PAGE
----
Those Eyeing Spots, by Studio
20th Century Fox: X2, the sequel to the 2000 film “X-Men,” is another possibility for the studio, with new images not seen before. Also, Daredevil, which opens two weeks later, looks to have a good chance of appearing at the game.

Columbia Pictures: A studio that purchased a number of slots last year is said to be taking the same strategy this year. Those in contention for slots include Daddy Day Care, Identity, Bad Boys II, Basic, Tears of the Sun, Anger Management and Charlie’s Angels: Full Throttle. As one can tell from this laundry list which is almost everything on their early slate, nothing is certain here, but I’d give the edge to the Adam Sandler/Jack Nicholson pairing, the ensemble thriller “Identity,” the coming Will Smith/Martin Lawrence juggernaut and the jigglethon that is “Charlie’s Angels.”

MGM: The studio has bought a slot each of the past two years, with 2001’s “Hannibal” and last year’s “Hart’s War.” This year’s selection looks to be a better fit than in previous years, based on reaction to the current trailer, with the studio pulling out all the stops for Bulletproof Monk. I’d put this as a confirmed title, but don’t have full corroboration from studio sources as of yet.

Miramax Films: Harvey Weinstein’s studio is said to be consider purchasing a spot for next fall’s Kill Bill. Given the film’s lukewarm (to put it nicely) reception in theaters, attached exclusively to “Gangs of New York,” this may not be the smartest of moves. I’d recommend they spend their cash elsewhere before they put more money into this film’s advertising budget.

New Line Cinema: A Man Apart is the studio’s choice. We’ll see if they actually do go for it here, though, seeing how parent company AOL Time Warner is trying everything within their power to conserve costs at all levels. They have to spend the profits from the “Lord of the Rings” and “Harry Potter” franchises somewhere, though.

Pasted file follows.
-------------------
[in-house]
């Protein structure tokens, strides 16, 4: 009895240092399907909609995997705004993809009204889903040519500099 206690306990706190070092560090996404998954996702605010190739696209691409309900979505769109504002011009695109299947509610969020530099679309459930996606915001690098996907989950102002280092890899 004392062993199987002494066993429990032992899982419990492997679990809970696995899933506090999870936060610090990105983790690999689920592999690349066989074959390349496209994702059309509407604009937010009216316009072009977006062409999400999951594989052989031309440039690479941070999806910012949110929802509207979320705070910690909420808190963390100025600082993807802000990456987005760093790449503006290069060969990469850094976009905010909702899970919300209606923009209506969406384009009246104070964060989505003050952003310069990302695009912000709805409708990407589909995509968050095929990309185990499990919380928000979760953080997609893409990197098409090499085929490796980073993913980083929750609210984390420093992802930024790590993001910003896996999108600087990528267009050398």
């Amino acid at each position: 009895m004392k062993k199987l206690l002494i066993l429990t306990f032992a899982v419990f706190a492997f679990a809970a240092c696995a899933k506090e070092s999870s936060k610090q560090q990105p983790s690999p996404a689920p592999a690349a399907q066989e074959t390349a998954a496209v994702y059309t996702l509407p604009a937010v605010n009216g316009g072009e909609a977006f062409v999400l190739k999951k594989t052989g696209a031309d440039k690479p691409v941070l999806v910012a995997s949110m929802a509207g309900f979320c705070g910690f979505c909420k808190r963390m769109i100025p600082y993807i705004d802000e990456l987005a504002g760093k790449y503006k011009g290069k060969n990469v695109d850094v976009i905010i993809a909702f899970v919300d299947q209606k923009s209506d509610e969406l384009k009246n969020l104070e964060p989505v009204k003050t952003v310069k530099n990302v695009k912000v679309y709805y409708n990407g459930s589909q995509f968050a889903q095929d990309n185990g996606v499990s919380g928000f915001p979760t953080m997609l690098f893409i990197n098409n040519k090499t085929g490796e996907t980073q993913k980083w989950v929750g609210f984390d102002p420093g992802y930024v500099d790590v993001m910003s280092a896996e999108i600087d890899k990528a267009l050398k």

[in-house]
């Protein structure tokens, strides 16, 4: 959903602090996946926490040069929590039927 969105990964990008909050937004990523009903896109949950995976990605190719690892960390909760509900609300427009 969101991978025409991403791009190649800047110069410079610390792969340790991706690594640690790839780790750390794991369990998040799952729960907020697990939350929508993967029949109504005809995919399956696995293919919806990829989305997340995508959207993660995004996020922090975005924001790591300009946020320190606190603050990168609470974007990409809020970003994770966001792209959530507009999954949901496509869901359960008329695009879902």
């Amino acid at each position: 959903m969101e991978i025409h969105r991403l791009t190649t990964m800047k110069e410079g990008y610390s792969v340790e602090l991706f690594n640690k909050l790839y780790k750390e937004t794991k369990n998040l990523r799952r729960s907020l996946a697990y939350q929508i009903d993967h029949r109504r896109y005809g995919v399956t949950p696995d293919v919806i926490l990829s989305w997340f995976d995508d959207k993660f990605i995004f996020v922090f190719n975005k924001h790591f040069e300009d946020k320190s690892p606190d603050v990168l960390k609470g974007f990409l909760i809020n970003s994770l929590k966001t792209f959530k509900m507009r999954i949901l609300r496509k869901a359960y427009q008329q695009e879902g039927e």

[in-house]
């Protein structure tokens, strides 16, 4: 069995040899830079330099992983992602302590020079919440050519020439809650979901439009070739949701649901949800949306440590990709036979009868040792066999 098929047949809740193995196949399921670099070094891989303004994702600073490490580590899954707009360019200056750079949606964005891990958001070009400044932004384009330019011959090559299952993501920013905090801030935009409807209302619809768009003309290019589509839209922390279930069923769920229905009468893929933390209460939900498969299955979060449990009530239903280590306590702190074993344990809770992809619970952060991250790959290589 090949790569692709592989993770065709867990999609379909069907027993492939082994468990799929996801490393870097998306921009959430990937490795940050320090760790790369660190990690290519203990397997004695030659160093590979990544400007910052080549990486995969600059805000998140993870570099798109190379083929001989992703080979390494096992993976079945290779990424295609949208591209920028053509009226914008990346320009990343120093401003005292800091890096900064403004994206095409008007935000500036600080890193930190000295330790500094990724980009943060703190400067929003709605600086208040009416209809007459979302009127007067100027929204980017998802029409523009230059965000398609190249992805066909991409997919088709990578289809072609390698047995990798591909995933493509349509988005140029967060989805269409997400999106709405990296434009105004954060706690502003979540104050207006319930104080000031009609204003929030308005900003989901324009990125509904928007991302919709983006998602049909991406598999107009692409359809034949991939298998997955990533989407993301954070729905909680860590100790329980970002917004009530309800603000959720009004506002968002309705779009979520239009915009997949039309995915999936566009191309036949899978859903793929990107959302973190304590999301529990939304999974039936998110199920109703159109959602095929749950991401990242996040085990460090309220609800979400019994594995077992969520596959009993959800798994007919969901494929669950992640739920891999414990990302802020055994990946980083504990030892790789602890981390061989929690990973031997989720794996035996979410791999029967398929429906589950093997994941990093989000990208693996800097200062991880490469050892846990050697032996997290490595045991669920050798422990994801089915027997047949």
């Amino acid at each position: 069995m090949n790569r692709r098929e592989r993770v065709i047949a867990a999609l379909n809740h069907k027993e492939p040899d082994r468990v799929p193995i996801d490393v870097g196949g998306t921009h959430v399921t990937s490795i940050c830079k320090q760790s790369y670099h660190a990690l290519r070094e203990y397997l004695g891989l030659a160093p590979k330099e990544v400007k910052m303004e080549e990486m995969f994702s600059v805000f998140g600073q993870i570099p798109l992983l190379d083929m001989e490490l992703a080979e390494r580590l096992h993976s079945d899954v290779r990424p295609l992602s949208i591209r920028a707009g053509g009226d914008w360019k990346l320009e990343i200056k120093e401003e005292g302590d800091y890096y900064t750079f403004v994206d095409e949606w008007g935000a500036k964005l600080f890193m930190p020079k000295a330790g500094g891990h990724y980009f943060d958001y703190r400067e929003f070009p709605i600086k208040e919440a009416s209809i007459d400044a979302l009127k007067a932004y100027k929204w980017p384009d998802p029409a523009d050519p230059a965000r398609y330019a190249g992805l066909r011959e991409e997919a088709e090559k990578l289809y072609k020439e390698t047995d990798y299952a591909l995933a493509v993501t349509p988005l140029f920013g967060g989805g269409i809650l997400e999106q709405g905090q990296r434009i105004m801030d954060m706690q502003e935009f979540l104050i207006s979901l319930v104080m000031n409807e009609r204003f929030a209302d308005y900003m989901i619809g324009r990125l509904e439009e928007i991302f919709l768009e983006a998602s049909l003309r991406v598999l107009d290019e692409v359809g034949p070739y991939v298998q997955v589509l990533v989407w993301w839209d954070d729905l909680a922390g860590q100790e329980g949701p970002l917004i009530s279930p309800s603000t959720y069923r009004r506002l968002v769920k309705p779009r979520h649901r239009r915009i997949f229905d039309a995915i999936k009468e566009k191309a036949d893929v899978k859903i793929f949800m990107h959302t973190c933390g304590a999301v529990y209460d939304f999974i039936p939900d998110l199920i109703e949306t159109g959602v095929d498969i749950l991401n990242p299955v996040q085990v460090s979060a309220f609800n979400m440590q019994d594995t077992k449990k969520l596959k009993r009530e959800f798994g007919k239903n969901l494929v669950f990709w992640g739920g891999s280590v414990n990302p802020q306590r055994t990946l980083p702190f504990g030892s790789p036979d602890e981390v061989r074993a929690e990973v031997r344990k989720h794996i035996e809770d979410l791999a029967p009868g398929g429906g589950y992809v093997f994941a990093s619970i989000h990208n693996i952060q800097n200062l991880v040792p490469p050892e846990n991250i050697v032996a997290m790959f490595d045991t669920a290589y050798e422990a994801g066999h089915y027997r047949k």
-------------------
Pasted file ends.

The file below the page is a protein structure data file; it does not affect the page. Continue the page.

Universal Pictures: Already having confirmed it has purchased one slot for “The Hulk,” the possibility also exists for slots for 2 Fast 2 Furious (the oddly-named “Fast & the Furious sequel”) and Bruce Almighty. 2F2F would be a particularly good selection, as the original film did quite well in AdMeter ratings in 2001 and drastically raised the profile for that film. Without Vin Diesel and a title that I’m still snickering at, they need all the help they can get.

Walt Disney Films: Taking advantage of the ABC synergy, the movie arm looks to “buy” several slots from its television arm. Given the studio’s focus on family film, I’m not sure which films the studio will be pursuing, but the best chance for a slot is Pixar’s latest entry, Finding Nemo.

Warner Brothers: Same said above for New Line also holds true here, as this is also an AOL TW company. Almost a certain lock is a placement for The Matrix Reloaded, with the studio also eyeing a possible slot for Dreamcatcher. I’d bet on the former, and hold my breath on the latter.

What is telling here is that the bulk of these films already have premiered teasers or trailers already in theaters. They might go with new visuals, like “Spider-Man” did last year, or they could condense trailers to fit into the timeslot purchased.

Again, there is still risk– studios must spend as much on the timeslot as they do in the piece of advertising itself. As Bill Katz, president and chief executive of agency BBDO, recently told the Chicago Tribune, “the Super Bowl has emerged as a highly scrutinized, highly critical advertising event. It’s a huge double-edged sword, the upside is so big, but the downside is risky. You have 6,000 or 7,000 journalists writing about it. The results can be devastating if the advertising is bad.”

Be warned: Advertisements aren’t due to ABC until the 21st of January, so there is still time for them to switch (they’ve done this the previous three years to draw attention to a project in the press and then have given the slot to another project). If we get any indication that the above confirmed are switched, we at FilmJerk.com will correct that info above. Check back here at FilmJerk.com the second full week of January for further confirmation on films that will be appearing at this year’s Super Bowl.